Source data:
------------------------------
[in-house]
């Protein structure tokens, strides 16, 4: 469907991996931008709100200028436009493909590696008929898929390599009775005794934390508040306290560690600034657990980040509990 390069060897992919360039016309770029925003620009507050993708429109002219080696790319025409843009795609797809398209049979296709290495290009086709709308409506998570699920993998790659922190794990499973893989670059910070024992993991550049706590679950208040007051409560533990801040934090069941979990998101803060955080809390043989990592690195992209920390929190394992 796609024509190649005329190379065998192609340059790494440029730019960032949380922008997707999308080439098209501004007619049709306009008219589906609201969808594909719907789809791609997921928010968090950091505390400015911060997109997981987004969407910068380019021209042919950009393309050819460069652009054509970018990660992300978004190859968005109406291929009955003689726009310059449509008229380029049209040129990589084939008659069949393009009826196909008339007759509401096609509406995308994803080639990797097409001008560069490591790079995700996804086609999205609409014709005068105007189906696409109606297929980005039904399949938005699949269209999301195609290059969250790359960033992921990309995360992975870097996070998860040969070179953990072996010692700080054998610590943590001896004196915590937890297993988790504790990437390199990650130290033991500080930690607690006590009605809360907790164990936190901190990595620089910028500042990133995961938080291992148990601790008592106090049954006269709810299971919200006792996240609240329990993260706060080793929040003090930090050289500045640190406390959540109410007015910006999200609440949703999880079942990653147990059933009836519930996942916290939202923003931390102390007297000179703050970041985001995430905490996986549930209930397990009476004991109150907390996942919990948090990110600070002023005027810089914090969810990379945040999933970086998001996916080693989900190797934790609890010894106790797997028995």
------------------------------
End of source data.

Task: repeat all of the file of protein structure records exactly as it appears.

[in-house]
């Protein structure tokens, strides 16, 4: 469907991996931008709100200028436009493909590696008929898929390599009775005794934390508040306290560690600034657990980040509990 390069060897992919360039016309770029925003620009507050993708429109002219080696790319025409843009795609797809398209049979296709290495290009086709709308409506998570699920993998790659922190794990499973893989670059910070024992993991550049706590679950208040007051409560533990801040934090069941979990998101803060955080809390043989990592690195992209920390929190394992 796609024509190649005329190379065998192609340059790494440029730019960032949380922008997707999308080439098209501004007619049709306009008219589906609201969808594909719907789809791609997921928010968090950091505390400015911060997109997981987004969407910068380019021209042919950009393309050819460069652009054509970018990660992300978004190859968005109406291929009955003689726009310059449509008229380029049209040129990589084939008659069949393009009826196909008339007759509401096609509406995308994803080639990797097409001008560069490591790079995700996804086609999205609409014709005068105007189906696409109606297929980005039904399949938005699949269209999301195609290059969250790359960033992921990309995360992975870097996070998860040969070179953990072996010692700080054998610590943590001896004196915590937890297993988790504790990437390199990650130290033991500080930690607690006590009605809360907790164990936190901190990595620089910028500042990133995961938080291992148990601790008592106090049954006269709810299971919200006792996240609240329990993260706060080793929040003090930090050289500045640190406390959540109410007015910006999200609440949703999880079942990653147990059933009836519930996942916290939202923003931390102390007297000179703050970041985001995430905490996986549930209930397990009476004991109150907390996942919990948090990110600070002023005027810089914090969810990379945040999933970086998001996916080693989900190797934790609890010894106790797997028995």